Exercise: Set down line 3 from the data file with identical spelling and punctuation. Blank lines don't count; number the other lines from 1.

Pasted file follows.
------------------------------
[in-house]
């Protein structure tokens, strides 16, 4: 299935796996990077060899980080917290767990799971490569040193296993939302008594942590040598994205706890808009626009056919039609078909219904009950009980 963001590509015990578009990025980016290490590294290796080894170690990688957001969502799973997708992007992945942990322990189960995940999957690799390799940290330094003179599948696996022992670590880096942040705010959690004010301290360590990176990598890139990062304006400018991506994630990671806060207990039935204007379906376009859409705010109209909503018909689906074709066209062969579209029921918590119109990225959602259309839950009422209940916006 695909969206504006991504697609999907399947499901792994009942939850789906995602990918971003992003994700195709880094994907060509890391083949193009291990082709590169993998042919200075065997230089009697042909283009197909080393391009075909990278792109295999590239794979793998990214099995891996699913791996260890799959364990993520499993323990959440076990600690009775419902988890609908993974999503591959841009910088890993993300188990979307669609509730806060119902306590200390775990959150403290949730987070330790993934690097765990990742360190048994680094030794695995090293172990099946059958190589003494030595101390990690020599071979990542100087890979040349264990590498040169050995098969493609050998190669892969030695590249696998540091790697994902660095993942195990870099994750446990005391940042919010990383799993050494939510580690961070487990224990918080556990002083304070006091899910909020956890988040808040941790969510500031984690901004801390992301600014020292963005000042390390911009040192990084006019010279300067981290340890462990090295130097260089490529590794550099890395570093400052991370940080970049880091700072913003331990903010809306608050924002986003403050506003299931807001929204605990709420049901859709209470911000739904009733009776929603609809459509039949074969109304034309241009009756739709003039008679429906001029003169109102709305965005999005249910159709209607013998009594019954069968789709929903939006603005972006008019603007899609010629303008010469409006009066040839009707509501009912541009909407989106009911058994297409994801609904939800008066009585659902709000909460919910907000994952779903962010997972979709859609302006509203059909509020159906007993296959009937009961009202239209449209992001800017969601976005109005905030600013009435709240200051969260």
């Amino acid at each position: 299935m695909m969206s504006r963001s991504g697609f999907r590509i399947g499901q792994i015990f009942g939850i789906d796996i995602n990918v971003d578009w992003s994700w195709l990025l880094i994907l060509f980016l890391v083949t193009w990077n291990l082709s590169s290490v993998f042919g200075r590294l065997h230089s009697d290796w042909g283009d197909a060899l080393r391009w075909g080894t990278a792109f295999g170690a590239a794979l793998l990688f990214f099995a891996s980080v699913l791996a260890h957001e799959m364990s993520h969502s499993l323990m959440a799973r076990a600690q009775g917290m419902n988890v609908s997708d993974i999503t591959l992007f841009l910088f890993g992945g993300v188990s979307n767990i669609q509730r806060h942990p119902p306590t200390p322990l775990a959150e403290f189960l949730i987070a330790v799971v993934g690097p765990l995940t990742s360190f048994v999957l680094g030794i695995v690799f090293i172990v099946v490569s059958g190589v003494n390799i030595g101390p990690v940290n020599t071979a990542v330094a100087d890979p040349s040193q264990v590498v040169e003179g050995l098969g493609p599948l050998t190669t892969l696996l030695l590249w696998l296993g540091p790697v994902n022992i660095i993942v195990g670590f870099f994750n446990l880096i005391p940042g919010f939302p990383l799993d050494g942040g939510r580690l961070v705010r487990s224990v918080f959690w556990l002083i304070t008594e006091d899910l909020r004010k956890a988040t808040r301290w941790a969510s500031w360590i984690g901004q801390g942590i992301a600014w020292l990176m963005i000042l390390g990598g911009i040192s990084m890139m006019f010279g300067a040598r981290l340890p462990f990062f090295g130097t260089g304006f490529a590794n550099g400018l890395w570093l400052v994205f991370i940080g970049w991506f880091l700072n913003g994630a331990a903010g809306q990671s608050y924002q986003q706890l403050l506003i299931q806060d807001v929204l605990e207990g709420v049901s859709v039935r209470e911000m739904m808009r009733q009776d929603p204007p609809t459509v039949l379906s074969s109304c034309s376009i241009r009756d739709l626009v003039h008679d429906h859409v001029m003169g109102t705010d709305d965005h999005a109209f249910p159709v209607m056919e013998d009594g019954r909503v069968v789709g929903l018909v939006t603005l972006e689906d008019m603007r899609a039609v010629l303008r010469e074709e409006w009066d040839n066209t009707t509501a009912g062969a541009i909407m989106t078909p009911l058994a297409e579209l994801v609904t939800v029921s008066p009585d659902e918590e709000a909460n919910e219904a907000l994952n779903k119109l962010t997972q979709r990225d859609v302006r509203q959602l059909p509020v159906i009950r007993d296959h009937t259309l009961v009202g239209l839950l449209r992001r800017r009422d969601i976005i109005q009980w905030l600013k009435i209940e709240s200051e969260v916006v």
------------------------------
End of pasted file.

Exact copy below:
């Amino acid at each position: 299935m695909m969206s504006r963001s991504g697609f999907r590509i399947g499901q792994i015990f009942g939850i789906d796996i995602n990918v971003d578009w992003s994700w195709l990025l880094i994907l060509f980016l890391v083949t193009w990077n291990l082709s590169s290490v993998f042919g200075r590294l065997h230089s009697d290796w042909g283009d197909a060899l080393r391009w075909g080894t990278a792109f295999g170690a590239a794979l793998l990688f990214f099995a891996s980080v699913l791996a260890h957001e799959m364990s993520h969502s499993l323990m959440a799973r076990a600690q009775g917290m419902n988890v609908s997708d993974i999503t591959l992007f841009l910088f890993g992945g993300v188990s979307n767990i669609q509730r806060h942990p119902p306590t200390p322990l775990a959150e403290f189960l949730i987070a330790v799971v993934g690097p765990l995940t990742s360190f048994v999957l680094g030794i695995v690799f090293i172990v099946v490569s059958g190589v003494n390799i030595g101390p990690v940290n020599t071979a990542v330094a100087d890979p040349s040193q264990v590498v040169e003179g050995l098969g493609p599948l050998t190669t892969l696996l030695l590249w696998l296993g540091p790697v994902n022992i660095i993942v195990g670590f870099f994750n446990l880096i005391p940042g919010f939302p990383l799993d050494g942040g939510r580690l961070v705010r487990s224990v918080f959690w556990l002083i304070t008594e006091d899910l909020r004010k956890a988040t808040r301290w941790a969510s500031w360590i984690g901004q801390g942590i992301a600014w020292l990176m963005i000042l390390g990598g911009i040192s990084m890139m006019f010279g300067a040598r981290l340890p462990f990062f090295g130097t260089g304006f490529a590794n550099g400018l890395w570093l400052v994205f991370i940080g970049w991506f880091l700072n913003g994630a331990a903010g809306q990671s608050y924002q986003q706890l403050l506003i299931q806060d807001v929204l605990e207990g709420v049901s859709v039935r209470e911000m739904m808009r009733q009776d929603p204007p609809t459509v039949l379906s074969s109304c034309s376009i241009r009756d739709l626009v003039h008679d429906h859409v001029m003169g109102t705010d709305d965005h999005a109209f249910p159709v209607m056919e013998d009594g019954r909503v069968v789709g929903l018909v939006t603005l972006e689906d008019m603007r899609a039609v010629l303008r010469e074709e409006w009066d040839n066209t009707t509501a009912g062969a541009i909407m989106t078909p009911l058994a297409e579209l994801v609904t939800v029921s008066p009585d659902e918590e709000a909460n919910e219904a907000l994952n779903k119109l962010t997972q979709r990225d859609v302006r509203q959602l059909p509020v159906i009950r007993d296959h009937t259309l009961v009202g239209l839950l449209r992001r800017r009422d969601i976005i109005q009980w905030l600013k009435i209940e709240s200051e969260v916006v």